2018 Election Education Legislature Montana Politics

Rural Montana Schools Threatened

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Written by Betsy Scanlin

In Southcentral Montana, former mayor of Red Lodge and retired attorney Betsy Scanlin is taking on the winner of two Republican primary opponents, one of which is an incumbent, in Senate District 29, which stretches from Bearcreek near the Wyoming border to Greycliff outside of Big Timber.  She does not have a primary opponent. 

She writes:

Both of my Republican primary opponents are proponents of ‘school choice’.  But in rural areas like Senate District 29, which include 15 small towns, our public schools are the hearts of our communities.  Not only do they bring folks together regularly, creating town pride, but they play an important role in teaching all students the basic ABC’s and life skills so students can have an equal, shared opportunity to succeed further in life.  They gave my own two children a great start, and the friends they made there will be their lifelong support system.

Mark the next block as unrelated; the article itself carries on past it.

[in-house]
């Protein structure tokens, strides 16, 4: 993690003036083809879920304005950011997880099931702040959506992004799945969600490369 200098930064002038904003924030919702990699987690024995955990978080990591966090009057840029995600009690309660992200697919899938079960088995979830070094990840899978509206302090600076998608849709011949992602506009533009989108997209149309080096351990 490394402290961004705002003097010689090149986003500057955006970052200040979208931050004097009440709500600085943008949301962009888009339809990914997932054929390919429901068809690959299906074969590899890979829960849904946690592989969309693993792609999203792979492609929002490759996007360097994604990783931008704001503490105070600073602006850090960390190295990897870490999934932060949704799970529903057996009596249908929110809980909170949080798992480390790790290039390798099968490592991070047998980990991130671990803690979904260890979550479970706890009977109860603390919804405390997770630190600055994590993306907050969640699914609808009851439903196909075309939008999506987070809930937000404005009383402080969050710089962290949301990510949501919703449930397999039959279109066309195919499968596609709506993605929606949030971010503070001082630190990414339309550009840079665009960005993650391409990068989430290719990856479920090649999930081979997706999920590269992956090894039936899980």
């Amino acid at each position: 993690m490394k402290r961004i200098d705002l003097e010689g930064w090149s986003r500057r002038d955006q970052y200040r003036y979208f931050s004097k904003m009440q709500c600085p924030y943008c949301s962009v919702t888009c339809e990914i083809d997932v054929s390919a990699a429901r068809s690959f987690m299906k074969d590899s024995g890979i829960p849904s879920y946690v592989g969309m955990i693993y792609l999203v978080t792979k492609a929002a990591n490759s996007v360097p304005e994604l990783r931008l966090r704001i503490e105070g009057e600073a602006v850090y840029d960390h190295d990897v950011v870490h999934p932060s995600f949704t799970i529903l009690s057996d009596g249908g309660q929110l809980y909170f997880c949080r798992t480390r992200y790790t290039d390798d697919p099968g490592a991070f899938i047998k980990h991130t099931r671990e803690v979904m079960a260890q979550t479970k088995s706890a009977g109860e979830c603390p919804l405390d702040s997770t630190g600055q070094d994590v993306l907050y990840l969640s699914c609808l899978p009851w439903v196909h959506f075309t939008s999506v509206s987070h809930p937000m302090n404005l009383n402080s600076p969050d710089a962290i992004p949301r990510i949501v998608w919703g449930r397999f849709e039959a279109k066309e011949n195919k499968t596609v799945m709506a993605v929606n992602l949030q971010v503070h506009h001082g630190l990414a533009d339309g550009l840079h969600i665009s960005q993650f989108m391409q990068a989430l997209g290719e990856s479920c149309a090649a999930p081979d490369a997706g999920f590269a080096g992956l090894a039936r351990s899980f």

Families are the important element outside of public schools to install individual religious and political beliefs.  The founders of our country recognized this when they installed a constitutional separation of church and state:  the state shouldn’t tell you what religion to believe in, and families and churches can.

Taking public tax money away from public schools through vouchers and tax credits for private schools, furthermore, hurts rural schools in particular, which are often in lower-income areas.  They can’t do better with less.  The 2017 legislature passed more of a burden for funding schools on to individual school districts, which will result in districts with higher-income populations supporting services that all districts, including those with lower-income populations, should be providing, creating a disparity in public school resources.  This is basically unfair.

It’s important to note, furthermore, that passing the buck on to local school districts means that the burden to fund public schools falls even greater on our rural seniors and agricultural property owners who make up a significant portion of our local taxpayers.  They are often the biggest supporters of the schools that they, their children and grandchildren attended, yet they are often least able to bear tax increases.

Fairer school funding is an important issue that the 2019 legislature must face.  Rural voters need to choose candidates that support public schools.

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